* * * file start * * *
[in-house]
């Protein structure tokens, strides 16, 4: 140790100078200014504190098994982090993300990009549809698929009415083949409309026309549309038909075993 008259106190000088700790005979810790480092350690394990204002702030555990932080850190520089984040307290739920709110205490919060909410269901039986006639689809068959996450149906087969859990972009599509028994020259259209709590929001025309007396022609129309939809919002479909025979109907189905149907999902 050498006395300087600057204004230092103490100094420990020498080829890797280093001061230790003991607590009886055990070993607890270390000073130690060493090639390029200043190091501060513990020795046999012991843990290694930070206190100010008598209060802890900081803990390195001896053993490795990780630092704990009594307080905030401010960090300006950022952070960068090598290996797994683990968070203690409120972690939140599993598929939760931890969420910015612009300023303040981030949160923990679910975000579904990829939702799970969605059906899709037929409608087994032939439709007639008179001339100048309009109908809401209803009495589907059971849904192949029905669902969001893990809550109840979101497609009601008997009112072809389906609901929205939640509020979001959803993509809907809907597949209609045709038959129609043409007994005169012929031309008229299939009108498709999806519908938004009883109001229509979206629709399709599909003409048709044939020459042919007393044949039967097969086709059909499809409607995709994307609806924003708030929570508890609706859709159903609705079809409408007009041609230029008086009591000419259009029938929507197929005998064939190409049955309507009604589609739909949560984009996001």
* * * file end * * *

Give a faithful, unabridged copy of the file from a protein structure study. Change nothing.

[in-house]
């Protein structure tokens, strides 16, 4: 140790100078200014504190098994982090993300990009549809698929009415083949409309026309549309038909075993 008259106190000088700790005979810790480092350690394990204002702030555990932080850190520089984040307290739920709110205490919060909410269901039986006639689809068959996450149906087969859990972009599509028994020259259209709590929001025309007396022609129309939809919002479909025979109907189905149907999902 050498006395300087600057204004230092103490100094420990020498080829890797280093001061230790003991607590009886055990070993607890270390000073130690060493090639390029200043190091501060513990020795046999012991843990290694930070206190100010008598209060802890900081803990390195001896053993490795990780630092704990009594307080905030401010960090300006950022952070960068090598290996797994683990968070203690409120972690939140599993598929939760931890969420910015612009300023303040981030949160923990679910975000579904990829939702799970969605059906899709037929409608087994032939439709007639008179001339100048309009109908809401209803009495589907059971849904192949029905669902969001893990809550109840979101497609009601008997009112072809389906609901929205939640509020979001959803993509809907809907597949209609045709038959129609043409007994005169012929031309008229299939009108498709999806519908938004009883109001229509979206629709399709599909003409048709044939020459042919007393044949039967097969086709059909499809409607995709994307609806924003708030929570508890609706859709159903609705079809409408007009041609230029008086009591000419259009029938929507197929005998064939190409049955309507009604589609739909949560984009996001």